Alright, so it’s a new year.

Many of us (*raises hand*) are pretty excited by a new year of opportunities ahead of us, both for our lives and our podcasts, and are determined to make them a reality.

If you read my last post, you might have already been thinking about some specific goals for your show, and laid out a road map for how you’re going to go about achieving them.

I think having these specific goals are essential, and will have a huge impact on the success of your podcast this year. In this post, however, I want to talk about some broad focusses that everyone can, and should be devoting time and energy to on their podcasts, all of which are essential to take your podcast to the next level.

Fittingly, we’re going to kick off the list with my personal hobby horse: Storytelling.

 

1. Improving As A Storyteller

Ok, so this could easily fall under the “Improve As A Host In General Category”, but storytelling is important enough to get it’s own section here.

It seems to me that we in the podcasting (as well as broader media) world have a funny relationship with storytelling. It’s become something of a buzzword over recent years, and yet the fact remains that few people are actually doing it well, or working to incorporate elements of story into their shows.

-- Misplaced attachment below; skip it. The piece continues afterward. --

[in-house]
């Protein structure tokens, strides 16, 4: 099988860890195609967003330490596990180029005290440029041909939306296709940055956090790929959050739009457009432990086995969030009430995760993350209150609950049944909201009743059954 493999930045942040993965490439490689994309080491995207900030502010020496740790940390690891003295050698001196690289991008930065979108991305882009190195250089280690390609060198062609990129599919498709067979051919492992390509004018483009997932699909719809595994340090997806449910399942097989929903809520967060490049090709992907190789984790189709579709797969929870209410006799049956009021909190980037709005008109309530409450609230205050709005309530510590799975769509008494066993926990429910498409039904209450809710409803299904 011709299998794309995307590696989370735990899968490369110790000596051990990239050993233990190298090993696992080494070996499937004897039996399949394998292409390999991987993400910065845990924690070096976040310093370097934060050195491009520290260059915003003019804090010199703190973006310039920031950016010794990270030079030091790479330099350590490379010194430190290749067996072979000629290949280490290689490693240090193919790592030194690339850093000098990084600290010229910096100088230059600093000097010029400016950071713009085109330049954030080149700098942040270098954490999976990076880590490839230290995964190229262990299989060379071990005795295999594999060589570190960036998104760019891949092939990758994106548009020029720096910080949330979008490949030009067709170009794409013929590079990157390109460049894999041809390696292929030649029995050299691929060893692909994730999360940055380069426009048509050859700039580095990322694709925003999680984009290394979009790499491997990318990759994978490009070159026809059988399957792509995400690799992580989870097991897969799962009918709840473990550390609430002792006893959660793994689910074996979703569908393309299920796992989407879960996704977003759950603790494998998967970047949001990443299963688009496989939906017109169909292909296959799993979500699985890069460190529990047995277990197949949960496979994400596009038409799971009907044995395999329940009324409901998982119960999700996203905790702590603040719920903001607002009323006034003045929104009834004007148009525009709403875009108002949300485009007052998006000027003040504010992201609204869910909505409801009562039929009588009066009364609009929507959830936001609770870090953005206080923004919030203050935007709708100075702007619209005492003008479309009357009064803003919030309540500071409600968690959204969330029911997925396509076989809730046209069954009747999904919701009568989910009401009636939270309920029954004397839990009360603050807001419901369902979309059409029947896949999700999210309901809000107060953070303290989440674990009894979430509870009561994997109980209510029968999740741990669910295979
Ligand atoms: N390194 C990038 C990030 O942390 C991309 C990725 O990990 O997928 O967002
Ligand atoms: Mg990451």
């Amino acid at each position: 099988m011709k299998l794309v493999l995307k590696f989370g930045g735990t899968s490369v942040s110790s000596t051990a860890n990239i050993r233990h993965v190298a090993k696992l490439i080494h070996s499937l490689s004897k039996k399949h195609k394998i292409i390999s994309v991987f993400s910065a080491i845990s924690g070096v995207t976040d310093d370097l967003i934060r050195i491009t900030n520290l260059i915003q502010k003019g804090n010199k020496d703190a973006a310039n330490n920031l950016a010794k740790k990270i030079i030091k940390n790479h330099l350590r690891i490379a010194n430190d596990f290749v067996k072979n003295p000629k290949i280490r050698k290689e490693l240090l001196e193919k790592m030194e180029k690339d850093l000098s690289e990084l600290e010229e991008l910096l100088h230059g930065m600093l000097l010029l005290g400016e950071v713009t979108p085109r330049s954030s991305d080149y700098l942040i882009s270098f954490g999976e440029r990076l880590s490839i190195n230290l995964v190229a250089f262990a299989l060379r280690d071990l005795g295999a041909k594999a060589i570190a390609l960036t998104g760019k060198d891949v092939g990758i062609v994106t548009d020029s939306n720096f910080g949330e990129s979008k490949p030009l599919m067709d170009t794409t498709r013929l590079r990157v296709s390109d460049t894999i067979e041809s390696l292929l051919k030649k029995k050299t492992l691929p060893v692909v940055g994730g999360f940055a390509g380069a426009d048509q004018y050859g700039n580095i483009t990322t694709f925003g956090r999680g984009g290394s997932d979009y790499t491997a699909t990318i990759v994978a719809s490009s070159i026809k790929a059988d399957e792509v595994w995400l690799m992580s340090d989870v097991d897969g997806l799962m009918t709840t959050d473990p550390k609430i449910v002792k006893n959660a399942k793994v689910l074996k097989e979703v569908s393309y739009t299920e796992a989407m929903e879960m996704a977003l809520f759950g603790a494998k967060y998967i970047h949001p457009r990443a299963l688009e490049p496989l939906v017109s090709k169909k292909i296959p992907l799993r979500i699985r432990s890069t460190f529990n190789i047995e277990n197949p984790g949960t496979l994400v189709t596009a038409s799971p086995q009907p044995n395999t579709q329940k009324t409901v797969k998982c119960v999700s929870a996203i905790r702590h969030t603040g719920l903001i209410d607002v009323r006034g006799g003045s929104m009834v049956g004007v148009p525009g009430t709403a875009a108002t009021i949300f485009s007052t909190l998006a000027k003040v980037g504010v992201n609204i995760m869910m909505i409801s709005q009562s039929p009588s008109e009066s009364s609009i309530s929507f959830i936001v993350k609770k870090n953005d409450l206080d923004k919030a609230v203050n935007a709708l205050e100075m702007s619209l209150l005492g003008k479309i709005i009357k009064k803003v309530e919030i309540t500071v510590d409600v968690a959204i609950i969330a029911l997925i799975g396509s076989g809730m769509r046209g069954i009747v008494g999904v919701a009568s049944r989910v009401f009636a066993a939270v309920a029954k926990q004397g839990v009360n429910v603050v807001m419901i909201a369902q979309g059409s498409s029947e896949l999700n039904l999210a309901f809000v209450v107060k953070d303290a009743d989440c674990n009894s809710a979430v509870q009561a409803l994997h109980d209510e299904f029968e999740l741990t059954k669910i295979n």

Of course, one of the first arguments that will come up is something along the lines of:

“But I have an interview-based podcast, not a narrative or fiction show! How can I create a story out of a conversation with someone I might not even have met before the interview??”

But here’s the thing. What types of interviews and guests are most engaging to a listener?

If you’re anything like me, it’s the ones where the guest is a fantastic storyteller, and is able to entertain us with their answers, no matter the subject matter.

I guarantee that if you’re able to make dense or typically dry or boring subjects entertaining as well as informative, you’re going to have a lot of success with your podcast.

Your Role As The Host

So the next question is inevitably, how do you as the host set up your interview to deliver engaging stories, even if you’ve never met them?

As I see it, you have two primary tools at your disposal here, and you should be using both of them.

  1. Your guest recruiting/filtering process
  2. Your interview question crafting

Guest Recruitment & Filtering